The Different Types of Personal Bankruptcy
If you want to use the federal bankruptcy laws to address personal financial challenges, you must generally file a petition under Chapter 7 or under Chapter 13. Regardless of the type of filing, you will immediately be entitled to what the bankruptcy law calls the “automatic stay.” This is a court order prohibiting your creditors from calling, writing or contacting you in any way (or taking any legal action against you) to collect the debt, other than through the bankruptcy process.
In a Chapter 7 proceeding, you are allowed to permanently discharge certain debts in exchange for the sale of some of your assets. Some types of debt may not be discharged—child and spousal support arrearages, student loan payments and certain tax obligations are generally excluded. On the other hand, both federal and state laws establish property exemptions, so that you can discharge debt and keep some of your assets.
Under the provisions of the 2005 revisions to the bankruptcy laws, to qualify for Chapter 7 protection, you must now demonstrate to the bankruptcy court that you lack the means to pay your creditors over a three-to-five year period. If you fail the “means test,” your sole recourse in personal bankruptcy is a Chapter 13 filing.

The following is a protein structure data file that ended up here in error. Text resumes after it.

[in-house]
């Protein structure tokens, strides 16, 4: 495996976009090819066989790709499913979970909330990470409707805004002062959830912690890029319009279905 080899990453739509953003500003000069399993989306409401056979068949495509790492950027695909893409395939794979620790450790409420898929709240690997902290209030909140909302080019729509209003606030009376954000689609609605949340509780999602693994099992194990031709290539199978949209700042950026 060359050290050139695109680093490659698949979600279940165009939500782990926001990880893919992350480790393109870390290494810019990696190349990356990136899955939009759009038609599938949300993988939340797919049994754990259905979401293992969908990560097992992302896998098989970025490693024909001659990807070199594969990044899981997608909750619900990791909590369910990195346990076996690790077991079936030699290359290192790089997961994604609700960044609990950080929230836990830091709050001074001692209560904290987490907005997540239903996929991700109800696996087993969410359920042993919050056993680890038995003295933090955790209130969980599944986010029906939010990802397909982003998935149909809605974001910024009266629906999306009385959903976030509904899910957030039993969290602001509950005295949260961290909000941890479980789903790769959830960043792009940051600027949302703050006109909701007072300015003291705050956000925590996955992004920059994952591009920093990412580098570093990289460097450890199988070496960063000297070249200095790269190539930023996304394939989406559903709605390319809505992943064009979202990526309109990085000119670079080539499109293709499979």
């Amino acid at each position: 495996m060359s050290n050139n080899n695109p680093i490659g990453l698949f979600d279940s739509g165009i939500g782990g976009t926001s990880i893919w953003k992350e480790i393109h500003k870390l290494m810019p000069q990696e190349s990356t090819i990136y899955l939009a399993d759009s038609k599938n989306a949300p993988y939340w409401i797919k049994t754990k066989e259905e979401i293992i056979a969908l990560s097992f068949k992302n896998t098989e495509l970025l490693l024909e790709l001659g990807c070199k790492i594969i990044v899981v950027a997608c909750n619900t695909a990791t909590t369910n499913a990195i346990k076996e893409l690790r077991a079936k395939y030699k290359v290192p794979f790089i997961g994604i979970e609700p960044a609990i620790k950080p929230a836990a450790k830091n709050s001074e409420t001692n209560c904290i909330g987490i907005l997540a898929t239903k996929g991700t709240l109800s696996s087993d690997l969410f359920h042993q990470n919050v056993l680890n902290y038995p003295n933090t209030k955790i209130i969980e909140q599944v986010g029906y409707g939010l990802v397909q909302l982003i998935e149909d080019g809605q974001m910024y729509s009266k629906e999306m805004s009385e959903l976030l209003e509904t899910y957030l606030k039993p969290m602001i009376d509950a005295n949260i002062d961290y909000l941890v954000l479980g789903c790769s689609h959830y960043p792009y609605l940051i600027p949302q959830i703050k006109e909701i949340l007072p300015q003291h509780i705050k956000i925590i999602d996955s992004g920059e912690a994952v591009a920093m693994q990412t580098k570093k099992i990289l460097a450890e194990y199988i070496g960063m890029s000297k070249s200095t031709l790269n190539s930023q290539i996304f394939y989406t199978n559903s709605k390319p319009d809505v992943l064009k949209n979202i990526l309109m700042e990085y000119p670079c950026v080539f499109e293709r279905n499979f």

In a Chapter 13 petition, known as a “debtor’s reorganization,” you are allowed to try to work out new payment arrangements with your creditors, typically over a three-to-five year period. If you are successful in setting up new arrangements, your creditors must abide by the terms, and cannot contact you or otherwise attempt to collect the debt. If, however, you don’t keep the terms of your agreement, your creditors can seek to have the Chapter 13 terminated, allowing them to renew all efforts to collect from you.
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